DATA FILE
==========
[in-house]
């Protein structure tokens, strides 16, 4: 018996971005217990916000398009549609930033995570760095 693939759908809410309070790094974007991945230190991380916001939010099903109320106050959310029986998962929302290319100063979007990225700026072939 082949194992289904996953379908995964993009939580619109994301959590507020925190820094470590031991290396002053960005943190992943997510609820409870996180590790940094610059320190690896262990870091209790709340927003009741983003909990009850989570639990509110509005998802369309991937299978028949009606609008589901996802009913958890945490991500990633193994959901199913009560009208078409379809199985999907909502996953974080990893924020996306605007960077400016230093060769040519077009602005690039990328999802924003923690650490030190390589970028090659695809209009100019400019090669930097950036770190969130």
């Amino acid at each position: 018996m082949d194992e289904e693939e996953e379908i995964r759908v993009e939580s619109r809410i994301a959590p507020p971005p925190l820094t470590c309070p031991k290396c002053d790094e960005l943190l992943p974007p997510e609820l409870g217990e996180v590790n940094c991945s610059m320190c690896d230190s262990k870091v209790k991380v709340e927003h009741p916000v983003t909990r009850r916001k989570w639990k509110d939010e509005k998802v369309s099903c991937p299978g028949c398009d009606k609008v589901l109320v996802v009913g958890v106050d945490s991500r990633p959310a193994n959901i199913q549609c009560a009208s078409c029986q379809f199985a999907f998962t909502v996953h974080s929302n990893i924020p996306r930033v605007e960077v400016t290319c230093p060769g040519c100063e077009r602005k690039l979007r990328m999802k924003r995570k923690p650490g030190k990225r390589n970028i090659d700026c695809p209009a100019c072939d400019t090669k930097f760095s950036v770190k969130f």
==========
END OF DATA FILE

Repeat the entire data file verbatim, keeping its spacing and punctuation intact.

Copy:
[in-house]
């Protein structure tokens, strides 16, 4: 018996971005217990916000398009549609930033995570760095 693939759908809410309070790094974007991945230190991380916001939010099903109320106050959310029986998962929302290319100063979007990225700026072939 082949194992289904996953379908995964993009939580619109994301959590507020925190820094470590031991290396002053960005943190992943997510609820409870996180590790940094610059320190690896262990870091209790709340927003009741983003909990009850989570639990509110509005998802369309991937299978028949009606609008589901996802009913958890945490991500990633193994959901199913009560009208078409379809199985999907909502996953974080990893924020996306605007960077400016230093060769040519077009602005690039990328999802924003923690650490030190390589970028090659695809209009100019400019090669930097950036770190969130």
């Amino acid at each position: 018996m082949d194992e289904e693939e996953e379908i995964r759908v993009e939580s619109r809410i994301a959590p507020p971005p925190l820094t470590c309070p031991k290396c002053d790094e960005l943190l992943p974007p997510e609820l409870g217990e996180v590790n940094c991945s610059m320190c690896d230190s262990k870091v209790k991380v709340e927003h009741p916000v983003t909990r009850r916001k989570w639990k509110d939010e509005k998802v369309s099903c991937p299978g028949c398009d009606k609008v589901l109320v996802v009913g958890v106050d945490s991500r990633p959310a193994n959901i199913q549609c009560a009208s078409c029986q379809f199985a999907f998962t909502v996953h974080s929302n990893i924020p996306r930033v605007e960077v400016t290319c230093p060769g040519c100063e077009r602005k690039l979007r990328m999802k924003r995570k923690p650490g030190k990225r390589n970028i090659d700026c695809p209009a100019c072939d400019t090669k930097f760095s950036v770190k969130f």